Hi and welcome to Ask Missy Mondays where I respond to email questions from readers who have questions about their child’s behavior. Today’s question comes from Tom and Alissa who write,
“We have been told by a number of other parents that nutritional supplements are important and that we should be giving our child supplements every day. Which supplements should we give? Which supplements actually help with behavior? Which supplements help with autism?”
First, thanks for writing. I think you are being smart by asking the right questions regarding nutritional supplements. We know that the use of nutritional supplements has become more popular in recent years, and not just for children with autism. For example, a typical google search on nutritional supplements will reveal over 25,000,000 hits. Everyone is talking about the use of nutritional supplements. I am certainly not qualified to talk about which nutritional supplements are right for your child. I can, however, share what I have learned about nutritional supplementation. Then you can take that information with you when you meet with a qualified health care practitioner who is trained to help you and your child.
Second, we know that some people, including children with autism, may have nutritional deficiencies. Speaking personally, I was anemic from the first time I tried to donate blood (early 20s) until 2 years ago. Because of this, an iron supplement seemed like the appropriate treatment. Additionally, I was on the path to osteoporosis. Again, taking Vitamin D and Calcium seemed like an obvious treatment. Thus, it seems likely that nutritional supplementation is actually required in some instances.
Underlying Medical Conditions
Third, we know that some medical conditions can prevent certain individuals from absorbing the nutritional supplements they take. Conditions such as Celiac can cause inflammation in the GI tract. This inflammation can prevent the supplements (and nutrition from food) from being absorbed properly. Thus, treating the underlying medical condition should be a first goal.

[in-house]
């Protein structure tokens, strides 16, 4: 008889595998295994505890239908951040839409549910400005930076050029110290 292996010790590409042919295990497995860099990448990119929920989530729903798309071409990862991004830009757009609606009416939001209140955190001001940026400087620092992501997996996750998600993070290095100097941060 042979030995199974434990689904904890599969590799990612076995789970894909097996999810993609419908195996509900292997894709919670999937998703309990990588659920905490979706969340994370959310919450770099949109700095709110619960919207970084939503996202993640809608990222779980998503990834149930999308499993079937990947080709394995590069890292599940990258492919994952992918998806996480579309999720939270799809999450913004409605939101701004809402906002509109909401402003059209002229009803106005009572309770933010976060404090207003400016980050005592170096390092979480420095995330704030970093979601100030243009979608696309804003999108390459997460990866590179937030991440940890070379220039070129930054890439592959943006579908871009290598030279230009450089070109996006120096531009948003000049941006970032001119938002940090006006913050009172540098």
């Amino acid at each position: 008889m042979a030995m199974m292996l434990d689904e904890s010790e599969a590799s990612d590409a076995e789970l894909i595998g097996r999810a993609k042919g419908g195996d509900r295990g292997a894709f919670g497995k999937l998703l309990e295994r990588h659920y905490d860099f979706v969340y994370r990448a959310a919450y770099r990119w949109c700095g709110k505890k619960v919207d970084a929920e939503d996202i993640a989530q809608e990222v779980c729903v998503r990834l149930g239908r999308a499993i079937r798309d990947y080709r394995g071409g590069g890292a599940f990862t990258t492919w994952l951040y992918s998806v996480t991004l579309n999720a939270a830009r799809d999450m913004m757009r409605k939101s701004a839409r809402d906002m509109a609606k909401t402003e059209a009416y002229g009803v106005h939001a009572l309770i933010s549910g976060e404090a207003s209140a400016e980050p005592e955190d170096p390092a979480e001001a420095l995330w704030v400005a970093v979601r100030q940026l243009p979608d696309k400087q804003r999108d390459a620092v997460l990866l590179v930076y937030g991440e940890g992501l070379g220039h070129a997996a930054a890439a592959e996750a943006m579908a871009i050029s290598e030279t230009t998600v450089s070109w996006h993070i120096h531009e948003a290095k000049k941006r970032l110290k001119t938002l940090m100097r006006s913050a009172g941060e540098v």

Supplements Improve Behavior
Fourth, we know that some nutritional supplements can actually improve behavior. For example, the research on melatonin has been shown to improve the sleep of individuals with autism. Zinc supplementation can also result in improved taste and other sensations. Join us later this week as we review a study on the effects of fish oil on behavior.
Research on Supplements
Finally, a number of studies have been conducted, or are being conducted regarding the use of other supplements for children, including children on the spectrum. This includes the use of Vitamin C, Vitamin D, magnesium, zinc, omega fatty acids (fish oil), and Vitamin Bs.
So, my advice to you is to meet with an appropriately trained health care practitioner so that he/she can help you identify any underlying medical conditions or nutritional deficiencies in order to determine what your child may need as part of a regularly balanced diet.
Good luck and please keep us posted on the progress and findings.
Readers, please share! Do you take nutritional supplements? Do you give them to your children? Does it help?
If you have a behavior question for Missy, email askmissy at applied behavioral strategies dot com.